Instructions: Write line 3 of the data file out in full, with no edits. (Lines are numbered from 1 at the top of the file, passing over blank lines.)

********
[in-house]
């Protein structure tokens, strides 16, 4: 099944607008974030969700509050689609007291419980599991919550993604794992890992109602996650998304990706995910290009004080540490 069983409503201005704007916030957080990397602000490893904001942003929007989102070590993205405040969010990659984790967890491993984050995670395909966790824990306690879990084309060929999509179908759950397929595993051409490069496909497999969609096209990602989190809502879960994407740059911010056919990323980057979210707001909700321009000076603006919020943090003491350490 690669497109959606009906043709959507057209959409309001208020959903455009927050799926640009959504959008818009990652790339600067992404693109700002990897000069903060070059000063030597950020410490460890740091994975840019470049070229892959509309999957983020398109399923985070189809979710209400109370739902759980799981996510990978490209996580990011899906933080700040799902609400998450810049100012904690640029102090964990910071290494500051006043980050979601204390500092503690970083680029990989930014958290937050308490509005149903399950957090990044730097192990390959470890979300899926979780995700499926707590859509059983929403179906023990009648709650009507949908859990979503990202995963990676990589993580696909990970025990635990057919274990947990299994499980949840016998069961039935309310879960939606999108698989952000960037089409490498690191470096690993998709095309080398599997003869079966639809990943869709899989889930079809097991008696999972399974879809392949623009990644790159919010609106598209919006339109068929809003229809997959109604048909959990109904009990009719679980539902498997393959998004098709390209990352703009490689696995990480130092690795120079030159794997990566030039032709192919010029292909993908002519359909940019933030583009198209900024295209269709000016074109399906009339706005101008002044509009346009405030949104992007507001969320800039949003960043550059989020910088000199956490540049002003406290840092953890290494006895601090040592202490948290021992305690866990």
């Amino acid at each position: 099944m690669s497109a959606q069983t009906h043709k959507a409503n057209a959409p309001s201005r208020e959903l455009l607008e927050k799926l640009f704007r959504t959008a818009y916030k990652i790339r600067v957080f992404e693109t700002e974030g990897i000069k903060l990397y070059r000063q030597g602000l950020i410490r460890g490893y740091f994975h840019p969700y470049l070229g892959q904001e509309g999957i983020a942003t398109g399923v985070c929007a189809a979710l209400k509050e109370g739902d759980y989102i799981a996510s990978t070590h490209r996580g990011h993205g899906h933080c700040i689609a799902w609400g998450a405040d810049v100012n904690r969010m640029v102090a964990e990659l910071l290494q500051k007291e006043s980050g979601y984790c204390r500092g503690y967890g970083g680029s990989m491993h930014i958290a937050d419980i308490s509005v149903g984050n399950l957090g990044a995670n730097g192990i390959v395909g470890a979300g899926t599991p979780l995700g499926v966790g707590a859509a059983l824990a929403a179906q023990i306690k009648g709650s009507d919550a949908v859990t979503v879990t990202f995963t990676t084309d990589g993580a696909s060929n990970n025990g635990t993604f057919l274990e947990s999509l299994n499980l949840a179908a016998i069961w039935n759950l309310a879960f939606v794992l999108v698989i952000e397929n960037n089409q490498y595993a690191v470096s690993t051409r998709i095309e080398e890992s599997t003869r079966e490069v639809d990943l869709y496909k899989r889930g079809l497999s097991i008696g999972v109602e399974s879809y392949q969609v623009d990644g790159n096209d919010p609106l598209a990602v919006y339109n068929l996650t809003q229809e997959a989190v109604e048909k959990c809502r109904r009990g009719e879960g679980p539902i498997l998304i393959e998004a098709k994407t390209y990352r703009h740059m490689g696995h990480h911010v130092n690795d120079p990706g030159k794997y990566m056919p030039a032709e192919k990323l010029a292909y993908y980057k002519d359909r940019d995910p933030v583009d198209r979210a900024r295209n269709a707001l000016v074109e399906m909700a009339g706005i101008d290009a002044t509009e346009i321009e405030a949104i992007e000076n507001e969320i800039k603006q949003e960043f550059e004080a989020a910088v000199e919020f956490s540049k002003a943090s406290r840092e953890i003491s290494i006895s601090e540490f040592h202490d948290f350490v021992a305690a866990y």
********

């Amino acid at each position: 099944m690669s497109a959606q069983t009906h043709k959507a409503n057209a959409p309001s201005r208020e959903l455009l607008e927050k799926l640009f704007r959504t959008a818009y916030k990652i790339r600067v957080f992404e693109t700002e974030g990897i000069k903060l990397y070059r000063q030597g602000l950020i410490r460890g490893y740091f994975h840019p969700y470049l070229g892959q904001e509309g999957i983020a942003t398109g399923v985070c929007a189809a979710l209400k509050e109370g739902d759980y989102i799981a996510s990978t070590h490209r996580g990011h993205g899906h933080c700040i689609a799902w609400g998450a405040d810049v100012n904690r969010m640029v102090a964990e990659l910071l290494q500051k007291e006043s980050g979601y984790c204390r500092g503690y967890g970083g680029s990989m491993h930014i958290a937050d419980i308490s509005v149903g984050n399950l957090g990044a995670n730097g192990i390959v395909g470890a979300g899926t599991p979780l995700g499926v966790g707590a859509a059983l824990a929403a179906q023990i306690k009648g709650s009507d919550a949908v859990t979503v879990t990202f995963t990676t084309d990589g993580a696909s060929n990970n025990g635990t993604f057919l274990e947990s999509l299994n499980l949840a179908a016998i069961w039935n759950l309310a879960f939606v794992l999108v698989i952000e397929n960037n089409q490498y595993a690191v470096s690993t051409r998709i095309e080398e890992s599997t003869r079966e490069v639809d990943l869709y496909k899989r889930g079809l497999s097991i008696g999972v109602e399974s879809y392949q969609v623009d990644g790159n096209d919010p609106l598209a990602v919006y339109n068929l996650t809003q229809e997959a989190v109604e048909k959990c809502r109904r009990g009719e879960g679980p539902i498997l998304i393959e998004a098709k994407t390209y990352r703009h740059m490689g696995h990480h911010v130092n690795d120079p990706g030159k794997y990566m056919p030039a032709e192919k990323l010029a292909y993908y980057k002519d359909r940019d995910p933030v583009d198209r979210a900024r295209n269709a707001l000016v074109e399906m909700a009339g706005i101008d290009a002044t509009e346009i321009e405030a949104i992007e000076n507001e969320i800039k603006q949003e960043f550059e004080a989020a910088v000199e919020f956490s540049k002003a943090s406290r840092e953890i003491s290494i006895s601090e540490f040592h202490d948290f350490v021992a305690a866990y």